Wow what a great brief which I think we can see a theme by Global Radio of making excellent character profiles for their listeners. I have already contradicted what I mentioned with Capital Fm as there is a radio station that caters for 40-59 year old’s. I appreciate that they have a loyal audience however I would argue as similar to Magic Fm you will find a lot of students listening to stations such as Smooth, Classic and Magic to chill out and revise to. Gone are the trombones, the raps and the big music drops and incomes relaxing instrumentals and soulful voices to unwind with. I listen to Smooth whilst reading a book, I listen to Smooth as I try and get to sleep and I used to listen to Smooth to wake up slowly with. However, Smooth does have a playlist that plays the best of the 70’s with more current artists such as Take That. Therefore, whilst the artists might not have something that every audience member can identify with such as going to the artists concert, the words mean a lot more. For example, take Whitney Houston ‘I have Nothing’, ‘One Moment in Time’, ‘Greatest Love of all’. No matter what age you are you can listen to her songs and immediately form a connection with the song lyrics. I would argue that if you are a Smooth radio listener you ponder life and have chosen to listen to Smooth to relax with.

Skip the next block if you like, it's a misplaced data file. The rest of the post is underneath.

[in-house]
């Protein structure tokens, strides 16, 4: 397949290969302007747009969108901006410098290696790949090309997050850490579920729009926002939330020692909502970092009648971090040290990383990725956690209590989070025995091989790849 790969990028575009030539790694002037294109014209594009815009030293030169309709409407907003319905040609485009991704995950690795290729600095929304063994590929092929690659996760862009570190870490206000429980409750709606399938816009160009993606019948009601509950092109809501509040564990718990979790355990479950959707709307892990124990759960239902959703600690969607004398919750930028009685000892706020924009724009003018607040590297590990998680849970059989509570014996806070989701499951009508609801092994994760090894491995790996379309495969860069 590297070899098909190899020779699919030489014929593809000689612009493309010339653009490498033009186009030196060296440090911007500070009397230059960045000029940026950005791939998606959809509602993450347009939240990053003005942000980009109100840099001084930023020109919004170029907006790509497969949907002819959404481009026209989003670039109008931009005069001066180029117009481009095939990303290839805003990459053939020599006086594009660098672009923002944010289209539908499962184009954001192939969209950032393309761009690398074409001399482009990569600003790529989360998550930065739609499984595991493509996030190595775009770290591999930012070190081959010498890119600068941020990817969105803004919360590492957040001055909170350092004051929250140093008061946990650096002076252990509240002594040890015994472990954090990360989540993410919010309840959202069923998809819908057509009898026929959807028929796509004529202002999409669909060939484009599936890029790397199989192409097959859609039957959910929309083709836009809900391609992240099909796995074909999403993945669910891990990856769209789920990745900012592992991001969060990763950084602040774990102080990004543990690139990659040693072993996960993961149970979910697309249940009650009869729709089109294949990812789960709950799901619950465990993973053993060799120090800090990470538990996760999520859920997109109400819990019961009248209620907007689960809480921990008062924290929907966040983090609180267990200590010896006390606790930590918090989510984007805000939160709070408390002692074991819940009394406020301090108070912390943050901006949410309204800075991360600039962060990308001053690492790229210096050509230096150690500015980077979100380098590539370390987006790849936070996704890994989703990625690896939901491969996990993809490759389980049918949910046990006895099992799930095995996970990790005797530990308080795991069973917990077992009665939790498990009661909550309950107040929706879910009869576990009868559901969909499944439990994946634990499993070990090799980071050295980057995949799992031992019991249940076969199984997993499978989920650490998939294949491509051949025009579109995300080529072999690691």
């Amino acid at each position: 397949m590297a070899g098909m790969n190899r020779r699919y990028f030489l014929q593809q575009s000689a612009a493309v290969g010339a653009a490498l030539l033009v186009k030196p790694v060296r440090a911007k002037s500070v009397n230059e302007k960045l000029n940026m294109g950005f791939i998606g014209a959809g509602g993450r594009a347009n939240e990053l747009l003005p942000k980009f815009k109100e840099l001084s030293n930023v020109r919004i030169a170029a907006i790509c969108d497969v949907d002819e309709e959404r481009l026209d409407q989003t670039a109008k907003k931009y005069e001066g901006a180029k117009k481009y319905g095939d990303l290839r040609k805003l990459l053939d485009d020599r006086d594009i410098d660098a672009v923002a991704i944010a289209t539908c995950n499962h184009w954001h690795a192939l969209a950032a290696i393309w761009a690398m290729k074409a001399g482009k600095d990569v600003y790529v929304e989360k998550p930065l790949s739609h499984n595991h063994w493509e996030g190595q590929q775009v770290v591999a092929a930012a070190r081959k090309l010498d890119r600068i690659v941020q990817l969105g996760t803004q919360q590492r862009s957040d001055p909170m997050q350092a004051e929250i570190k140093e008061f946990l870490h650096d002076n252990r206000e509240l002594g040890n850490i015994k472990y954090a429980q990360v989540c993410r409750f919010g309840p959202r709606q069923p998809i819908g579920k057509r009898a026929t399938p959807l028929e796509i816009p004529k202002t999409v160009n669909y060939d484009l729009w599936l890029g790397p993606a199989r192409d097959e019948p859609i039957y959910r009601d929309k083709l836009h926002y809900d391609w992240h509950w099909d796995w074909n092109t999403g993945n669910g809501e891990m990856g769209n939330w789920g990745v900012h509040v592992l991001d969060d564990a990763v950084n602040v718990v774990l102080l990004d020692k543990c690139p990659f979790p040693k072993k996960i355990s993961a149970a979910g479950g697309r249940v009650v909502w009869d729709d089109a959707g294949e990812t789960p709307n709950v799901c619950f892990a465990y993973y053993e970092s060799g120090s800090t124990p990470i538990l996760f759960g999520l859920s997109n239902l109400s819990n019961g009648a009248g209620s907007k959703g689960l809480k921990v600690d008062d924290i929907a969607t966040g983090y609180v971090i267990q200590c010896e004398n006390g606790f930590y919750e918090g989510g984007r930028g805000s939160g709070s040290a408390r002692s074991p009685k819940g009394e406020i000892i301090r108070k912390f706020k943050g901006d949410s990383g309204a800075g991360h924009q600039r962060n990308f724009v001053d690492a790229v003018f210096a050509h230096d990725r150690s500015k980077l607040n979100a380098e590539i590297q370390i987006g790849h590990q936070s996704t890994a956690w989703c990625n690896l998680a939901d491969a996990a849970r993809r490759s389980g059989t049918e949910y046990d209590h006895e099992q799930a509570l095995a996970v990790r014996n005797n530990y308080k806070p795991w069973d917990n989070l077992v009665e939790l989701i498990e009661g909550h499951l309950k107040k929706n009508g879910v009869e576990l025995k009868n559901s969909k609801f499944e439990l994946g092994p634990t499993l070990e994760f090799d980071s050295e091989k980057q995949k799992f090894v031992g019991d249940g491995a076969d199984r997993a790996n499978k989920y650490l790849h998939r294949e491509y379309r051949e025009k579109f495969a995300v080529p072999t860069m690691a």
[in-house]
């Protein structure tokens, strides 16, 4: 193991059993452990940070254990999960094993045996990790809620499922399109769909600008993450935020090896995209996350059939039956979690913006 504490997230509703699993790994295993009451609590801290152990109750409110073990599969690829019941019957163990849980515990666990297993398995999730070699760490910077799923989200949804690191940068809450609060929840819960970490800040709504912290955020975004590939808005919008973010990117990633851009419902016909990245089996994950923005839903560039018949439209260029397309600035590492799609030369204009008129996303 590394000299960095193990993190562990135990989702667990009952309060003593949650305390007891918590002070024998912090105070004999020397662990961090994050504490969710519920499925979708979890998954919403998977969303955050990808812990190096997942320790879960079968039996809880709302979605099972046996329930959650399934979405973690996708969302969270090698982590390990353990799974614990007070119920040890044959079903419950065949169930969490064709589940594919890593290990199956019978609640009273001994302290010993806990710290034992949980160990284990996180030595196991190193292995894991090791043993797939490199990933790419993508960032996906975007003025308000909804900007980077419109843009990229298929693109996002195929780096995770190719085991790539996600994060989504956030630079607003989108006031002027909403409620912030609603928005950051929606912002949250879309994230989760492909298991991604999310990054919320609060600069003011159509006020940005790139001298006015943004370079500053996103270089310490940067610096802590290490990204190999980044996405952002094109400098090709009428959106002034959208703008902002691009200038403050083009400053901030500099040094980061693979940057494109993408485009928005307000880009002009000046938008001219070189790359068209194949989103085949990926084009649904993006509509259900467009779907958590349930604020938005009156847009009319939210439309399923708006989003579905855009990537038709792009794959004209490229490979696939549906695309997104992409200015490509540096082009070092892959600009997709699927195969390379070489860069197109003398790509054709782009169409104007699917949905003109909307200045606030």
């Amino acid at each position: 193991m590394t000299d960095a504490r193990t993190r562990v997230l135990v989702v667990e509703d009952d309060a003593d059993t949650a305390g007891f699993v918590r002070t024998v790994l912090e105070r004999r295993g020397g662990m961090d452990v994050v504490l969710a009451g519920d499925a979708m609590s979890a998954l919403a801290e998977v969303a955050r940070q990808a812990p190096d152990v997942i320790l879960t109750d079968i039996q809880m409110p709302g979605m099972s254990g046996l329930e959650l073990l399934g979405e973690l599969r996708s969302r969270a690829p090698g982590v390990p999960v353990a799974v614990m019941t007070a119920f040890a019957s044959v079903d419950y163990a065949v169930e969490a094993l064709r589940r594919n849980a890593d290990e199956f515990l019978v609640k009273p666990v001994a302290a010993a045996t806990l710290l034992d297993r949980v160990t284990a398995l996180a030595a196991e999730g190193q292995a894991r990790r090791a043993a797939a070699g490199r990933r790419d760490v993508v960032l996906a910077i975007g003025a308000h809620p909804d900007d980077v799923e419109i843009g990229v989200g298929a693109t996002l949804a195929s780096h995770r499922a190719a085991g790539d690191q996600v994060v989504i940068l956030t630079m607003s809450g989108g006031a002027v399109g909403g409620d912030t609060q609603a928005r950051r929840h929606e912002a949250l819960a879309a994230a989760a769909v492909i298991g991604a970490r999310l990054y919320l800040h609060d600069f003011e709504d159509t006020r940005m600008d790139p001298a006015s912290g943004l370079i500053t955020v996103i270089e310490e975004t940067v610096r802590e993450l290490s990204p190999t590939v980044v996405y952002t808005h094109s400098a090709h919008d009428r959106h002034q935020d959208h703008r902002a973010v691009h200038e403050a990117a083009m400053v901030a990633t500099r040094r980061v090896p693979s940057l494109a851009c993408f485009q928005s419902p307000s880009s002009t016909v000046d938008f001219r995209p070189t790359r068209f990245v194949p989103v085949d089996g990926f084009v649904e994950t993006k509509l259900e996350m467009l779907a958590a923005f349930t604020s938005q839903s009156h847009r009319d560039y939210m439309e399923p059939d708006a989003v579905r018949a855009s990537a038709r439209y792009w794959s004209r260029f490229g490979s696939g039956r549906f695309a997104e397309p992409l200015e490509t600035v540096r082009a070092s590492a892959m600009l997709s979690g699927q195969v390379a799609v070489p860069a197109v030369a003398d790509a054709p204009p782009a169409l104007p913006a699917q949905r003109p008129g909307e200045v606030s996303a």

BBC Radio 5 Live
The remit of BBC Radio 5 live is to provide live news and sports coverage. It should be BBC Radio’s main outlet for breaking news by bringing its audience major news stories as they happen. It should provide context to its news and sports coverage through wide-ranging analysis and discussion. Programming should be designed to inform, challenge, entertain and involve. The service should appeal to news and sports fans of all ages and from all ethnic backgrounds and areas across the UK.
My final radio station I wanted to look at was BBC Five Live was for the purpose that it is a talk station in contrast to Capital and Smooth. I love BBC Five Live as a weekend 22:00-01:00 listen with the brilliant broadcaster Stephen Nolan. There are two types of listeners to BBC Five Live and those are sports lovers and news junkies. Both these attributes have stereotypes yet there is a service for everyone on the station. For example, a new show has just launched with Emma Barnett named ‘The Hit List’ looking at the big news stories that have gone viral around social media. By having a show like this 5 Live are already targeting a varied audience with some being young being interested in social media and the regular 5 Live listeners who are in their adult stages of life.
Therefore, what I have argued today is yes there is a remit for each radio station and they all have their ways of targeting a specific audience. However, just because you do not fall into their box it does not mean that you should not listen to the station and not be able to take away your own unique message if you want to.